6. Round 2 is like “Charades” via Zoom call (or other preferred video conferencing). During this round, you will act out each word/phrase without using any noises or words while your team mates try to guess.
    7. Round 3 (Final Round) – ONE WORD. That’s all you get. You get one single word to say to your team to get them to guess what word/phrase you have. The good thing is that they’ve already heard it twice now (once in each previous round). The bad thing is, if you pick a word that your team can’t associate with the word/phrase, then you have to just wait and hope it clicks before time runs out!

    Reply
  50. Cynthia Lynne Caleca
    June 19, 2020 at 10:34 pm

    One thing I always thought would be fun to do (I work remotely) is for everyone to post a baby pic and an up-to-date pic and have everyone try to match their baby pic to the current pic.

    Prizes could be awarded for the first, 2nd and 3rd to finish, and then you could also vote on “cutest baby” and maybe even “ugliest baby” if your group can take that.

    This could be a low key but fun initial team event.

    Reply
  51. Soe Tun
    June 20, 2020 at 1:33 am

    I think a great teambuilding exercise would be Tai Chi push-hands, where the goal is not necessarily to forcefully push someone, but rather to get a feel for their energy and momentum and apply only a VERY slight push or pull that off-balances them like nobody’s business.

    This forces someone to be very in-tune with what the other person’s doing, and can be great, not just at a team level to develop that cohesion (by having people get in touch with what their push hands partner is up to), but also at an individual level for sales staff to really apply more Tai Chi or Aikido principles to help make sales!

    Reply
  52. Soe Tun
    June 20, 2020 at 1:35 am

    Er, my apologies. Not Tai Chi push hands, since that requires physically being somewhere, but rather a guided Tai Chi lesson with different people learning and leading!

    The objective isn’t to win, it’s to make sure everyone can get on the same page when doing a Tai Chi form.

    Reply
  53. Darryl M
    June 20, 2020 at 1:35 am

    Fourth and Goal

    The game is called Fourth and Goal. Each person comes up with four different things about themselves. Three of the statements are true and one is false. Coworkers must pick out the three truths and one false statement. If they guess wrong they’re out.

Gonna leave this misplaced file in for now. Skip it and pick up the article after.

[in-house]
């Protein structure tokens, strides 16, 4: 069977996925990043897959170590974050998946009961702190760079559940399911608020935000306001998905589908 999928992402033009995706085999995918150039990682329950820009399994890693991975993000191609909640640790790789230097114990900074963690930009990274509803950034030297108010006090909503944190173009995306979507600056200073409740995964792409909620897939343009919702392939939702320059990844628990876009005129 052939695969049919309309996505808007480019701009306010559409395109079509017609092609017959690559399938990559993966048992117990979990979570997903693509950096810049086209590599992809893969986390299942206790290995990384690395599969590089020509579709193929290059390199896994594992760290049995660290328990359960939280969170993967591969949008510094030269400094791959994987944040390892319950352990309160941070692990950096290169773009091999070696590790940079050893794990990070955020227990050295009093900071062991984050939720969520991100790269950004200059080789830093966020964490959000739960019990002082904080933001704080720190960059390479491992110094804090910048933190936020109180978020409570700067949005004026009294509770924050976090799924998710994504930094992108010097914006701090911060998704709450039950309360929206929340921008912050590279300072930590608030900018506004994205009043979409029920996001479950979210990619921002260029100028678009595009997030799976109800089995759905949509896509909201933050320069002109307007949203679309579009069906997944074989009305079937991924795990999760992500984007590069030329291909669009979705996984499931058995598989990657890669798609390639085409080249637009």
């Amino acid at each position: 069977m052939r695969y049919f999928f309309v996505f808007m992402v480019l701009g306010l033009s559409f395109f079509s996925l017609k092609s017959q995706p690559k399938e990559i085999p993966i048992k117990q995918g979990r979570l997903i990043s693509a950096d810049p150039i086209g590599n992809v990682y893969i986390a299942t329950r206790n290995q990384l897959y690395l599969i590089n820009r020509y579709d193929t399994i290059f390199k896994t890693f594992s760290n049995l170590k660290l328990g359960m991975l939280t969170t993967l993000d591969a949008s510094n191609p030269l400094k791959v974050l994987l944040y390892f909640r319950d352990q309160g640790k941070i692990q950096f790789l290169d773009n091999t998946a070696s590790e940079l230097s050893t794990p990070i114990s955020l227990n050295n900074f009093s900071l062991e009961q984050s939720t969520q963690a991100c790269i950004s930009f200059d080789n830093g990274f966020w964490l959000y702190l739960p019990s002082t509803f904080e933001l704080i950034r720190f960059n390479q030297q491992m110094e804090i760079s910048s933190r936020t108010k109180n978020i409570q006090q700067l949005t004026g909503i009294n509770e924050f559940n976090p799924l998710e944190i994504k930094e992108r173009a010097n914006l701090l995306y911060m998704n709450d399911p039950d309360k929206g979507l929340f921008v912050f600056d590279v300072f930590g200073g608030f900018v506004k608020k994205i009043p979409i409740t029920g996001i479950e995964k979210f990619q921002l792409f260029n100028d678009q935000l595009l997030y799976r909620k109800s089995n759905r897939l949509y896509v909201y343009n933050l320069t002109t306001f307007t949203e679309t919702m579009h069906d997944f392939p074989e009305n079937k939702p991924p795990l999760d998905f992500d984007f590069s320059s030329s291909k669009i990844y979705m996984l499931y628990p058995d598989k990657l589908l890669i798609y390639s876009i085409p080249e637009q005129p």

How to play
    1. Sit online
    2. Have players think up three truths and one lie about themselves.
    3. Go around the circle and have each person say three truths and one lie about themselves.
    4. The person across from them must pick out the three true statements and the one false statement.
    5. Repeat process.

    The game is an opportunity for coworkers to get to know more about each other while still having fun and building team camaraderie.

    Reply
  54. Soe Tun
    June 20, 2020 at 1:37 am

    Tai Chi lessons where different people step up to lead the class in doing a Tai Chi form or exercise. The point isn’t to win at anything, it’s to get everyone on the same page.

    That way, it builds that team cohesion, helps develop leadership skills, and gets everyone to relax and perform at their best!

    Reply
  55. Megan Smith
    June 20, 2020 at 2:57 am

    An idea to build off of the scavenger hunt idea could be to do a social media or web based photo scavenger hunt. Have a list of various thing that each team needs to find online or on a given social media platform such as Instagram. Teams then have a set time limit to screen shot as many photos from the list as they can. This could also help teach teammembers web searching skills that could be useful in their jobs. Either assign point values for each item on the list based on difficulty or have them all equal one point and then add up and the winner is whoever finds the most items or scores the most points during the time period. If two teams find the same photo then neither team gets points for it.